West Virginia State Senate President Bill Cole (R), says he considers two things when debating a bill: "Ask two simple questions when we are considering legislation. Is it good for West Virginia? And is it good for West Virginians?"
Those questions are at the heart of the right-to work debate. In three weeks, the state legislature will begin considering a bill that could affect thousands of workers in the Mountain State. Right-to-Work legislation means workers could "opt out" of joining labor unions. Labor leaders say that will only lead, to lower pay.
Ken Hall, President, WV Teamsters "Enough is enough. We need to be looking out for the people who work for a living; who pay taxes in this state; and who spend their money in this state. That's what drives the economy," said Ken Hall, President of Teamsters Local 175 in West Virginia, and the General-Secretary of the national Teamster's office in Washington, DC.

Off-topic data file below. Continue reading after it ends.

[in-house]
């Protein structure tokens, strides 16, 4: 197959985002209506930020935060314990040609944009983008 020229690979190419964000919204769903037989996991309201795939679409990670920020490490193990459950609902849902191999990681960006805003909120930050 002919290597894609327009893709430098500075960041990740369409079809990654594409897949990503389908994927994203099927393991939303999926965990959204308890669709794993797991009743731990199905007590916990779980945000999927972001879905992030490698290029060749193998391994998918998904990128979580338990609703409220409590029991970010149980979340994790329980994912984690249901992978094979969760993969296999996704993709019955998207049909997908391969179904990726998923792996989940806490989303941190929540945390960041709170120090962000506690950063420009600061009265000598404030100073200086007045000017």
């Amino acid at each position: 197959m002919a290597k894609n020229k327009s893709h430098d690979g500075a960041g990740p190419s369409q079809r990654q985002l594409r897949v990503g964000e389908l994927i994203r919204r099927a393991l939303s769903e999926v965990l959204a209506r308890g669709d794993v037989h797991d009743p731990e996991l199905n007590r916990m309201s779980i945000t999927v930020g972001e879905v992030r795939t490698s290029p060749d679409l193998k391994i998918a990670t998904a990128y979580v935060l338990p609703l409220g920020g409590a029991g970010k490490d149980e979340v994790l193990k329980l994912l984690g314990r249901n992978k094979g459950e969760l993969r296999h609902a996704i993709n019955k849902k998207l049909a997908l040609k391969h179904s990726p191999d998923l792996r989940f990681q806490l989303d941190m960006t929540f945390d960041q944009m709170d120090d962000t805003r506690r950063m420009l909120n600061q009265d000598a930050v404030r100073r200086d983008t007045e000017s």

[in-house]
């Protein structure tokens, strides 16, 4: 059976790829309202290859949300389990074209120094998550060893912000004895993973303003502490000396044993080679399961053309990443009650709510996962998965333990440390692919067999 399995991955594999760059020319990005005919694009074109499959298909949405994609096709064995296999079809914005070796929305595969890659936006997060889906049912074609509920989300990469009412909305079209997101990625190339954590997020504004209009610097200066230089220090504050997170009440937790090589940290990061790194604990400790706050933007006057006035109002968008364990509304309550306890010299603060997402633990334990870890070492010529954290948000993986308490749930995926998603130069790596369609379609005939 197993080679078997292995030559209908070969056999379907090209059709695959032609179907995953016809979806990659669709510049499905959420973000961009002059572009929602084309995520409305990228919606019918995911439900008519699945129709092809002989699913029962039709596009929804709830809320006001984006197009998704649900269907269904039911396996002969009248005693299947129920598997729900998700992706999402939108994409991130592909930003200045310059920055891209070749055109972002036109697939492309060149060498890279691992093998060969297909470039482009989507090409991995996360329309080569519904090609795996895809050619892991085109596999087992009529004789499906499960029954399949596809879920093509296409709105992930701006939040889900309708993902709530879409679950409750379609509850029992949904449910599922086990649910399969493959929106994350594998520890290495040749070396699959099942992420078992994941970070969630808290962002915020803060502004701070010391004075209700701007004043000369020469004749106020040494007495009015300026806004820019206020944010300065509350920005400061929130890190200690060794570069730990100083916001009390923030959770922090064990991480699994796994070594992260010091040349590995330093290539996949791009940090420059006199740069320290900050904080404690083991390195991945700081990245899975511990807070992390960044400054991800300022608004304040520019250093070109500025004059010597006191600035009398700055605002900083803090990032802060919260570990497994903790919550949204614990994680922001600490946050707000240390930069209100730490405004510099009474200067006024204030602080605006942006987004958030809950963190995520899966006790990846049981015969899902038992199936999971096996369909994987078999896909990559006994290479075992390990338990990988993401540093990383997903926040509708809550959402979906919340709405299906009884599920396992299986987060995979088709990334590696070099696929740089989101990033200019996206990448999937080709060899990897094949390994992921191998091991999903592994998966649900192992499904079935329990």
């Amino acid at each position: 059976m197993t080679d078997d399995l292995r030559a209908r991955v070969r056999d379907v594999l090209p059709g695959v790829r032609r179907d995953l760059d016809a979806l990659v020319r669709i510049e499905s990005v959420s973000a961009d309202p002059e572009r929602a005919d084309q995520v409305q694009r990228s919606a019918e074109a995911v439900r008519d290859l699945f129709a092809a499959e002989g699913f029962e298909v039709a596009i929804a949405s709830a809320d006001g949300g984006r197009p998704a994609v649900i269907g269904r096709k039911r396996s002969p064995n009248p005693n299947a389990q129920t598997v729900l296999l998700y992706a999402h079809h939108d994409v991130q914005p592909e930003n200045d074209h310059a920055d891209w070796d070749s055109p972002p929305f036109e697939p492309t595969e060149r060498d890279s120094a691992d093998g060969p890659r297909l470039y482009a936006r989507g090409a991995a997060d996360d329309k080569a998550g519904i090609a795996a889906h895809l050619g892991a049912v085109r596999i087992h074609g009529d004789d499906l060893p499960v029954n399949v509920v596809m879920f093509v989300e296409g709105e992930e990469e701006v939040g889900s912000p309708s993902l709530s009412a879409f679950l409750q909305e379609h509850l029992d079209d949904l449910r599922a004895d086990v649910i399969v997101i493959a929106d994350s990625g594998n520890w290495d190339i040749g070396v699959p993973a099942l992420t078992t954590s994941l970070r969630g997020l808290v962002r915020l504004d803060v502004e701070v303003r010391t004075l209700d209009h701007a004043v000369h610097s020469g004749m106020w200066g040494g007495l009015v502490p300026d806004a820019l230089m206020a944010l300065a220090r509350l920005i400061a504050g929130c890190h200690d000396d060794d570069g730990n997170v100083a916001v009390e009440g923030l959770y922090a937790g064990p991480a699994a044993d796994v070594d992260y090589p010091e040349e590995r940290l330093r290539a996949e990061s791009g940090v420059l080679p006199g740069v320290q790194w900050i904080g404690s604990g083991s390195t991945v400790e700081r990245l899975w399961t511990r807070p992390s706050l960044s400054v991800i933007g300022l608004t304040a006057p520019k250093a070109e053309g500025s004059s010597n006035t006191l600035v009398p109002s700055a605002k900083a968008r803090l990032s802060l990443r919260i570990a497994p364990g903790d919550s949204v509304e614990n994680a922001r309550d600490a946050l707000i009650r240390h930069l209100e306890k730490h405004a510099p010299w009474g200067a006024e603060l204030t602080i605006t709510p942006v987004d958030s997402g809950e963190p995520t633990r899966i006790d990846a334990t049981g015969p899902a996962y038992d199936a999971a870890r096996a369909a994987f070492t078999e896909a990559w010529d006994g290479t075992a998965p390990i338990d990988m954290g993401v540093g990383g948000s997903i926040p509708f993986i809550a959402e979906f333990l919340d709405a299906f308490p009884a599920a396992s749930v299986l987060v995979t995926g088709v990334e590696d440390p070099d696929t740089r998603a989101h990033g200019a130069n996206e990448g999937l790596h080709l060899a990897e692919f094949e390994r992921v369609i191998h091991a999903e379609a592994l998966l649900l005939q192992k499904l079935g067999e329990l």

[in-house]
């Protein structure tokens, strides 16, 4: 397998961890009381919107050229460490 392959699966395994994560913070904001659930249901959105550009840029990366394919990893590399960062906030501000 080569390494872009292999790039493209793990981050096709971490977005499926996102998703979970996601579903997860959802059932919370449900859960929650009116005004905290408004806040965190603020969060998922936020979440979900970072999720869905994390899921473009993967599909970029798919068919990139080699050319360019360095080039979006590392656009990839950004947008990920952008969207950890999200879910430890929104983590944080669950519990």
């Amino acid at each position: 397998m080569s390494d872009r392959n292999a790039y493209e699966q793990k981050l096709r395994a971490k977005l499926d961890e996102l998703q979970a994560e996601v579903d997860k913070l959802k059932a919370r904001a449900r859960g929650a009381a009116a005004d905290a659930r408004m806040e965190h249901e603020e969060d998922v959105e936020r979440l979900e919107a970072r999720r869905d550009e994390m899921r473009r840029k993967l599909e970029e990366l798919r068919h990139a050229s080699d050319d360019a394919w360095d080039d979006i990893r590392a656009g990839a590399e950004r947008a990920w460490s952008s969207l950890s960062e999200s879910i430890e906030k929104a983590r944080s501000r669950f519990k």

But right-to work supporters say high pay-scales in some jobs are already driving away companies that might want to locate in West Virginia. Instead they move to southern right-to work states
Senator Cole (R-WV) says his goal is, "Making West Virginia a place where businesses want to locate, to bring jobs that we so desperately need. Or, to help the businesses that are already here."
Unions say it won't work.
Ken Hall of the Teamsters said, "It's all about driving the wages down. I guess they could create a lot of jobs, if they get the wage rates down to a dollar an hour."
13 News Political Reporter Mark Curtis said, "If Right-to-Work passes and Governor Tomblin vetoes it, Republicans believe they have enough votes to override that veto. Union leaders say, don't count those votes just yet."
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